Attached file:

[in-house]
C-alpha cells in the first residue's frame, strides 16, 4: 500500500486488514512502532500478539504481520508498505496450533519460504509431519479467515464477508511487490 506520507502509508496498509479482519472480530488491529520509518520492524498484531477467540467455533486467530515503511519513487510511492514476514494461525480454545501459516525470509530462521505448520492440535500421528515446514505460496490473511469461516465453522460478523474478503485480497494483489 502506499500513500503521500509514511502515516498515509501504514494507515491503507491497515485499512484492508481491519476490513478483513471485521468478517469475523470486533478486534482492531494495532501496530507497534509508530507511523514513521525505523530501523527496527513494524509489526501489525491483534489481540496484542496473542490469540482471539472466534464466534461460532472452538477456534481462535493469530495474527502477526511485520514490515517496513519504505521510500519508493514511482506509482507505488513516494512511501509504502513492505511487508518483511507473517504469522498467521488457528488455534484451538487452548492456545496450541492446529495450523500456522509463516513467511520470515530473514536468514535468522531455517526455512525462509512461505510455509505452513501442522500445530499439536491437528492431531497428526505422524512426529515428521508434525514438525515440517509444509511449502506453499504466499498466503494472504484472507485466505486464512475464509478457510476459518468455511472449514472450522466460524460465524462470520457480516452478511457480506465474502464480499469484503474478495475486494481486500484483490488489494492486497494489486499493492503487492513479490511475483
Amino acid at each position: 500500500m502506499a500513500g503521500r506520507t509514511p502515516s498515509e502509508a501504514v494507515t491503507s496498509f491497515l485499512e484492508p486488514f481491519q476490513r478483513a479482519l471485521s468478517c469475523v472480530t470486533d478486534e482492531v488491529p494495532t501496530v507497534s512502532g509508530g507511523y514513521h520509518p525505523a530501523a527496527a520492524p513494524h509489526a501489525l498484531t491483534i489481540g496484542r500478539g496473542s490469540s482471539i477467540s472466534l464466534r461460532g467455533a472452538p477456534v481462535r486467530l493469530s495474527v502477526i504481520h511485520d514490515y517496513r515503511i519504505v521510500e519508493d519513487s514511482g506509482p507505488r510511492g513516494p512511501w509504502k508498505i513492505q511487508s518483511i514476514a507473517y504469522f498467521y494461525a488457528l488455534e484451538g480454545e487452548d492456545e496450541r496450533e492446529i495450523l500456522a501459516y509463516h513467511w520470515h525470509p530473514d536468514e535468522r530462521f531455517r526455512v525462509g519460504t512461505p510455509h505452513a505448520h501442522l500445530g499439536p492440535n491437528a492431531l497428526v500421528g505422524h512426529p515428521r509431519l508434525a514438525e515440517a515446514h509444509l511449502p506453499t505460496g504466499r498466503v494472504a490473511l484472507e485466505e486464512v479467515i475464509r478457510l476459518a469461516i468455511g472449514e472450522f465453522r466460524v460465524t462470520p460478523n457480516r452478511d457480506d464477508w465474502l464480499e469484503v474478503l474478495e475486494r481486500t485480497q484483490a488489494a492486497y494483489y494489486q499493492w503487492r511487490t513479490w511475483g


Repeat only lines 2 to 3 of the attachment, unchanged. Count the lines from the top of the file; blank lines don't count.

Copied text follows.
C-alpha cells in the first residue's frame, strides 16, 4: 500500500486488514512502532500478539504481520508498505496450533519460504509431519479467515464477508511487490 506520507502509508496498509479482519472480530488491529520509518520492524498484531477467540467455533486467530515503511519513487510511492514476514494461525480454545501459516525470509530462521505448520492440535500421528515446514505460496490473511469461516465453522460478523474478503485480497494483489 502506499500513500503521500509514511502515516498515509501504514494507515491503507491497515485499512484492508481491519476490513478483513471485521468478517469475523470486533478486534482492531494495532501496530507497534509508530507511523514513521525505523530501523527496527513494524509489526501489525491483534489481540496484542496473542490469540482471539472466534464466534461460532472452538477456534481462535493469530495474527502477526511485520514490515517496513519504505521510500519508493514511482506509482507505488513516494512511501509504502513492505511487508518483511507473517504469522498467521488457528488455534484451538487452548492456545496450541492446529495450523500456522509463516513467511520470515530473514536468514535468522531455517526455512525462509512461505510455509505452513501442522500445530499439536491437528492431531497428526505422524512426529515428521508434525514438525515440517509444509511449502506453499504466499498466503494472504484472507485466505486464512475464509478457510476459518468455511472449514472450522466460524460465524462470520457480516452478511457480506465474502464480499469484503474478495475486494481486500484483490488489494492486497494489486499493492503487492513479490511475483
Amino acid at each position: 500500500m502506499a500513500g503521500r506520507t509514511p502515516s498515509e502509508a501504514v494507515t491503507s496498509f491497515l485499512e484492508p486488514f481491519q476490513r478483513a479482519l471485521s468478517c469475523v472480530t470486533d478486534e482492531v488491529p494495532t501496530v507497534s512502532g509508530g507511523y514513521h520509518p525505523a530501523a527496527a520492524p513494524h509489526a501489525l498484531t491483534i489481540g496484542r500478539g496473542s490469540s482471539i477467540s472466534l464466534r461460532g467455533a472452538p477456534v481462535r486467530l493469530s495474527v502477526i504481520h511485520d514490515y517496513r515503511i519504505v521510500e519508493d519513487s514511482g506509482p507505488r510511492g513516494p512511501w509504502k508498505i513492505q511487508s518483511i514476514a507473517y504469522f498467521y494461525a488457528l488455534e484451538g480454545e487452548d492456545e496450541r496450533e492446529i495450523l500456522a501459516y509463516h513467511w520470515h525470509p530473514d536468514e535468522r530462521f531455517r526455512v525462509g519460504t512461505p510455509h505452513a505448520h501442522l500445530g499439536p492440535n491437528a492431531l497428526v500421528g505422524h512426529p515428521r509431519l508434525a514438525e515440517a515446514h509444509l511449502p506453499t505460496g504466499r498466503v494472504a490473511l484472507e485466505e486464512v479467515i475464509r478457510l476459518a469461516i468455511g472449514e472450522f465453522r466460524v460465524t462470520p460478523n457480516r452478511d457480506d464477508w465474502l464480499e469484503v474478503l474478495e475486494r481486500t485480497q484483490a488489494a492486497y494483489y494489486q499493492w503487492r511487490t513479490w511475483g